The phone display was flashing Charlie’s number. Anticipating yet another call regarding our planned road trip, I answered, “All packed and ready to go, Charlie.” There was silence at the other end.
“Hello, Evan. It’s Abbey Redman.”
“Hi, Abbey. What’s up? Is that old grizzly misbehaving again?”
“No, Evan,” her voice faltered. “No. Can you come over right away?”
“What’s wrong, Abbey? Is Charlie okay?”
“Please, just come straight to Charlie’s room. I’ll be waiting for you.”
“Okay, okay. I’ll be right over.”
“Please, hurry, Evan.”
I dropped everything, breaking the speed limit to get to the Beachwood. Abbey had sounded almost panicked. I wasn’t sure what I was going to find but sensed it wouldn’t be good.
When I walked through the front doors, Abbey was waiting in the main hall. She turned and motioned for me to follow her. She looked flustered, her blue eyes rimmed in red like she had been crying. We were almost to Charlie’s room before I caught up to her.
I took her arm. “Abbey, what the—?”
She put her finger to my lips. She looked at me. Tears welled up. Charlie’s door was open, and we entered. He was lying on the bed, fully dressed in a suit, shirt, and tie.
“That’s how I found him,” she whispered. “I’m not supposed to do this, but he wanted me to. There was a note in my mail slot. It said, ‘Angel, call Evan. Have him come over before you come in to wake me.’ Of course, I ignored that and checked on him. Just look at him all decked out.”
I held her close, staring at my friend in disbelief, not able to hold back the tears.
Abbey composed herself. “I called it in and then called you immediately. He was holding this. Your name is on it.”
She handed me a zippered leather satchel with an envelope taped to the front of it. It was labeled in bold letters For Evan Jackson Only. Abbey kissed me on the cheek, then turned and walked out, closing the door behind her.
I had to admit Charlie looked at peace with the world. His hands were at his side with what seemed to be a smile on his lips. I thought that unusual. At this stage, most people didn’t look like that, not until after the funeral home had done their job. I sat beside him, opened the envelope and began to read his note.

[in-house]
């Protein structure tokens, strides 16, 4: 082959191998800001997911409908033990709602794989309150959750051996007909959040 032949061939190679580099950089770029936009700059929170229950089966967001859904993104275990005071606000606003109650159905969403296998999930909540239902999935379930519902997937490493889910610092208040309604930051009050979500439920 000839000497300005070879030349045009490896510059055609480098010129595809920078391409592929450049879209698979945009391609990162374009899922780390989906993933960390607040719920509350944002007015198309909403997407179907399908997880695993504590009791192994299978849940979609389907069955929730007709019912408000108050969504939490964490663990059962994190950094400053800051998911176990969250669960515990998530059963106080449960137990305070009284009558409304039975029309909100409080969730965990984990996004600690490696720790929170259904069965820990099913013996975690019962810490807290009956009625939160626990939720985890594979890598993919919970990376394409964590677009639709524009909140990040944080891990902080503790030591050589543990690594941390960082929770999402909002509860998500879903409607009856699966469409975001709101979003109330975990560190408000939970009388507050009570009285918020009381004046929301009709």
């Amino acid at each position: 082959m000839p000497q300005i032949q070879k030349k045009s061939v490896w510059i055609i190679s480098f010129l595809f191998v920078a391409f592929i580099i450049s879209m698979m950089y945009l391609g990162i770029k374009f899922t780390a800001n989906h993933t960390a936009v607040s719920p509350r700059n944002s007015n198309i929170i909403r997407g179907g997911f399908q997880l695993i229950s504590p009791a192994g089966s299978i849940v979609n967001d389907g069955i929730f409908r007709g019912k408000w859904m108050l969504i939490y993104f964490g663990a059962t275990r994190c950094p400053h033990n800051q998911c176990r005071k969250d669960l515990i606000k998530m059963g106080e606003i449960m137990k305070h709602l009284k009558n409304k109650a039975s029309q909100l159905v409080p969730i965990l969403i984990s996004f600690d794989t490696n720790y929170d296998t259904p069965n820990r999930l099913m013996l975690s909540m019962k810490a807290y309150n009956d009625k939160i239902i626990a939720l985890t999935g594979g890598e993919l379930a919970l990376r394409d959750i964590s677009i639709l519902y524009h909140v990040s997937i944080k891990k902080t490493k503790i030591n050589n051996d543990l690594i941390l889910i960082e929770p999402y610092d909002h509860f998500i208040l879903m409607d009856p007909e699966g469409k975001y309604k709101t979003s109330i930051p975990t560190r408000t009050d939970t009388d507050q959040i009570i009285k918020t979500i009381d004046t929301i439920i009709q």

Evan, my friend, take this satchel and put it in your car. Don’t let anyone else see its contents.
Then, as if he knew I would delay, he had written in bold letters, Do it now, Evan. Then, you can grieve.
I sighed, What are you up to, Charlie? I quickly took the satchel out to the car, placing the crumpled note in my pocket. Crap . . . Another trip to Memphis I didn’t make. I opened the rear door and placed the satchel inside, then returned quickly to the room.
Abbey was back with her hand on Charlie’s. “The coroner will be here any minute.”
Soon, there was a flurry of activity around us.
I turned to the woman Charlie called his angel. “Thanks, Abbey. Thanks for everything.”
After we said our goodbyes, they took Charlie away. Abbey clung to my arm, “They say you shouldn’t get too close to the residents, but sometimes you can’t help it. He had become what I considered a close friend.”
“I understand that, Abbey. I’ll miss our Sunday jaunts together.”
She looked into my eyes. “I know you two were planning something. Now, can you tell me what it was?”
“I will, Abbey, later.”
At that point, Shelley, the manager of the facility, walked in.
“Hi, Evan. I’m sorry for your loss. You were about the closest thing Charlie had to a family.”
“Well, it was a two-way street. Did he leave any instructions, I mean for a funeral?”
“Yes, as a matter of fact, he did, just two days ago, in this letter. It was in my mail slot, almost as if he knew what was going to happen. I’ve seen that before with residents. His requests are different, to say the least, but I believe we can accommodate them.” She handed the letter to me. “It’s typical Charlie,” she said, smiling.
My Last Wishes
Those are my wishes.